Written By Roark Pollock And Presented By Charles Leaver
Do you have Mac computers? That’s fine. I also own one. Have you locked your Macs down? If you haven’t, your business has a potentially major security weak point.
It’s a misconception to think that Macintosh computers are inherently safe and don’t have to be secured against malware or hacking. Many believe Macs are undoubtedly probably more safe than Windows desktops and notebooks, due to the design of the Unix-oriented kernel. Definitely, we see fewer security patches issued for macOS from Apple, compared with security patches for Windows from Microsoft.
Less security problems is not zero defects. And safer doesn’t mean complete safety.
Some Mac Vulnerability Examples
Take, for instance, the macOS 10.13.3 upgrade, released on January 23, 2018, for the present variations of the Mac’s operating system. Like many current computers running Intel processors, the Mac was vulnerable to the Meltdown defect, which implied that destructive applications may be able to read kernel memory.
Apple needed to patch this defect – as well as numerous others.
For example, another problem could permit destructive audio files to execute arbitrary code, which might violate the system’s security integrity. Apple needed to patch it.
A kernel defect suggested that a destructive application may be able to execute random code with kernel advantages, providing hackers access to anything on the device. Apple needed to patch the kernel.
A defect in the WebKit library indicated that processing maliciously crafted web material may cause random code execution. Apple had to patch WebKit.
Another defect meant that processing a harmful text message may result in application denial of service, locking up the system. Whoops. Apple had to patch that flaw as well.
Don’t Make The Exact Same Mistakes as Customers
Numerous customers, believing all the hype about how wonderful macOS is, choose to run without security, relying on the macOS and its built-in application firewall to obstruct all manner of bad code. Bad news: There’s no integrated anti virus or anti malware, and the firewall program can just do so much. And lots of enterprises wish to neglect macOS when it concerns visibility for posture monitoring and hardening, and hazard detection/ hazard hunting.
Consumers frequently make these presumptions due to the fact that they do not know any better. IT and Security experts should never ever make the exact same mistakes – we should understand much better.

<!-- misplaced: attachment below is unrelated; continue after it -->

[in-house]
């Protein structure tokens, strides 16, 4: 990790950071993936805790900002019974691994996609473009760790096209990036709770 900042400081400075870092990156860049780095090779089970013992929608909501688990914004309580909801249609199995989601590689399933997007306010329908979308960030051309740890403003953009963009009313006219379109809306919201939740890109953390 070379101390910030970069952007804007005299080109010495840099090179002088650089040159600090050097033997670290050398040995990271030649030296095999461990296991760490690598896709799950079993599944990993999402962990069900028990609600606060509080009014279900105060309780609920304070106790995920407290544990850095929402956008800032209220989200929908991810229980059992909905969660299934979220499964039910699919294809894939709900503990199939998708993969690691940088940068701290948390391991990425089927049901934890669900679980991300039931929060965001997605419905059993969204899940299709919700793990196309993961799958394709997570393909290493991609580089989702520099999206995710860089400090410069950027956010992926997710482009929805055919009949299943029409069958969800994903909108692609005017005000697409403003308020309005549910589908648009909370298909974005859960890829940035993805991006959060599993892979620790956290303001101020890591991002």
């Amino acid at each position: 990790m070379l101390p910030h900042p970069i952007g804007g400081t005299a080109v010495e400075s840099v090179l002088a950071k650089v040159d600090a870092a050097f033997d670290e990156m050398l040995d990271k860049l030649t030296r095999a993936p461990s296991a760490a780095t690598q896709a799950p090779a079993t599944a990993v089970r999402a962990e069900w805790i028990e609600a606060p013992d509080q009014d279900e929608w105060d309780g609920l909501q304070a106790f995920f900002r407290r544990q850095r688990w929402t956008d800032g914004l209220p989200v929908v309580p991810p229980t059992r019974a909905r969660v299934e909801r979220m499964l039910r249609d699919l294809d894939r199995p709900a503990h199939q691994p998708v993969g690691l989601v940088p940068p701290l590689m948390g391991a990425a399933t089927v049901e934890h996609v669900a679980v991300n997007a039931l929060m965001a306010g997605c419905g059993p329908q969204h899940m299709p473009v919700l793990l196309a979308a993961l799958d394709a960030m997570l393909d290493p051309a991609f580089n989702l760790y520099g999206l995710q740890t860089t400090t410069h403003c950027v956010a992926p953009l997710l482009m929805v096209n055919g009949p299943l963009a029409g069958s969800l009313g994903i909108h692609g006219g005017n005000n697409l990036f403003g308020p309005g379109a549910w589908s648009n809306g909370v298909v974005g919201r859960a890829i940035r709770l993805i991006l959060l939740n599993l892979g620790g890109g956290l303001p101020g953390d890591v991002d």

If a Mac user installs bad software, or includes a harmful internet browser extension, or opens a bad email attachment, or clicks on a phishing link or a nasty advertisement, their computer is corrupted – similar to a Windows computer. But within the enterprise, we need to be prepared to handle these issues, even on Macs.
What To Do?
What do you have to do?
– Set up anti-virus and anti malware on corporate Macs – or any Mac that has access to your organization’s material, servers, or networks.
– Track the state of Macs, much like you do with Windows computers.
– Be proactive in applying fixes and patches to Macs, again, similar to with Windows.
You should likewise eliminate Mac computers from your business environment which are old and cannot run the latest variation of macOS. That’s a great deal of them, since Apple is pretty good at keeping hardware that is older. Here is Apple’s list of Mac designs that can run macOS 10.13:
– MacBook (Late 2009 or newer).
– MacBook Pro (Mid 2010 or newer).
– MacBook Air (Late 2010 or more recent).
– Mac mini (Mid 2010 or newer).
– iMac (Late 2009 or more recent).
– Mac Pro (Mid 2010 or newer).
When the next version of macOS comes out, some of your older devices may drop off the list. They should fall off your stock also.
At Ziften, with our Zenith security platform, we strive to preserve visibility and security feature parity between Windows systems, macOS systems, and Linux-based systems.
In fact, we have actually partnered with Microsoft to incorporate our Zenith security platform with Microsoft Windows Defender Advanced Threat Protection (ATP) for macOS and Linux monitoring and hazard detection and response coverage. The combination allows clients to spot, view, investigate, and react to sophisticated cyber-attacks on macOS devices (as well as Windows and Linux-based endpoints) directly within the Microsoft WDATP Management Console.
From our point of view, it has constantly been necessary to provide your security groups self-confidence that every desktop/ notebook endpoint is protected – and thus, the enterprise is secured.
Believe it or not, 91% of enterprises say they have a number of Macs. If those Macs aren’t protected, and also correctly incorporated into your endpoint security systems, the business is not protected. It’s just that simple.